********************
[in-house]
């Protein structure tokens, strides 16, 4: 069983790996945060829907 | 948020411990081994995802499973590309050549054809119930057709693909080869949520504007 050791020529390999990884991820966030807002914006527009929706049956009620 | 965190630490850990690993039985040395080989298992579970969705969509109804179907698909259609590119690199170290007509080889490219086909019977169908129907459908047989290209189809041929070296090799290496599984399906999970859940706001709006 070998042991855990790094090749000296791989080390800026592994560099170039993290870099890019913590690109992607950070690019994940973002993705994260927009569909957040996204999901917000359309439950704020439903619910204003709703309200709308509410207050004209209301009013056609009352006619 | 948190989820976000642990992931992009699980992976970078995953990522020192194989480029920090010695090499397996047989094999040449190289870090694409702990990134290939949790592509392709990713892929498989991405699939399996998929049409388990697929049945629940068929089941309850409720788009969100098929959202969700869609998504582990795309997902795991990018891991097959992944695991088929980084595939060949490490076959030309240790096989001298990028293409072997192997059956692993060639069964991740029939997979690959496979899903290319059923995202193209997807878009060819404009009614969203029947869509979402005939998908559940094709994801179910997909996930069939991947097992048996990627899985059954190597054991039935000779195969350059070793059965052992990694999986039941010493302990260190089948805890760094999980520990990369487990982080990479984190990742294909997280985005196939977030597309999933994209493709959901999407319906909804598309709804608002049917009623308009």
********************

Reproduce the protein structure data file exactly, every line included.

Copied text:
[in-house]
């Protein structure tokens, strides 16, 4: 069983790996945060829907 | 948020411990081994995802499973590309050549054809119930057709693909080869949520504007 050791020529390999990884991820966030807002914006527009929706049956009620 | 965190630490850990690993039985040395080989298992579970969705969509109804179907698909259609590119690199170290007509080889490219086909019977169908129907459908047989290209189809041929070296090799290496599984399906999970859940706001709006 070998042991855990790094090749000296791989080390800026592994560099170039993290870099890019913590690109992607950070690019994940973002993705994260927009569909957040996204999901917000359309439950704020439903619910204003709703309200709308509410207050004209209301009013056609009352006619 | 948190989820976000642990992931992009699980992976970078995953990522020192194989480029920090010695090499397996047989094999040449190289870090694409702990990134290939949790592509392709990713892929498989991405699939399996998929049409388990697929049945629940068929089941309850409720788009969100098929959202969700869609998504582990795309997902795991990018891991097959992944695991088929980084595939060949490490076959030309240790096989001298990028293409072997192997059956692993060639069964991740029939997979690959496979899903290319059923995202193209997807878009060819404009009614969203029947869509979402005939998908559940094709994801179910997909996930069939991947097992048996990627899985059954190597054991039935000779195969350059070793059965052992990694999986039941010493302990260190089948805890760094999980520990990369487990982080990479984190990742294909997280985005196939977030597309999933994209493709959901999407319906909804598309709804608002049917009623308009």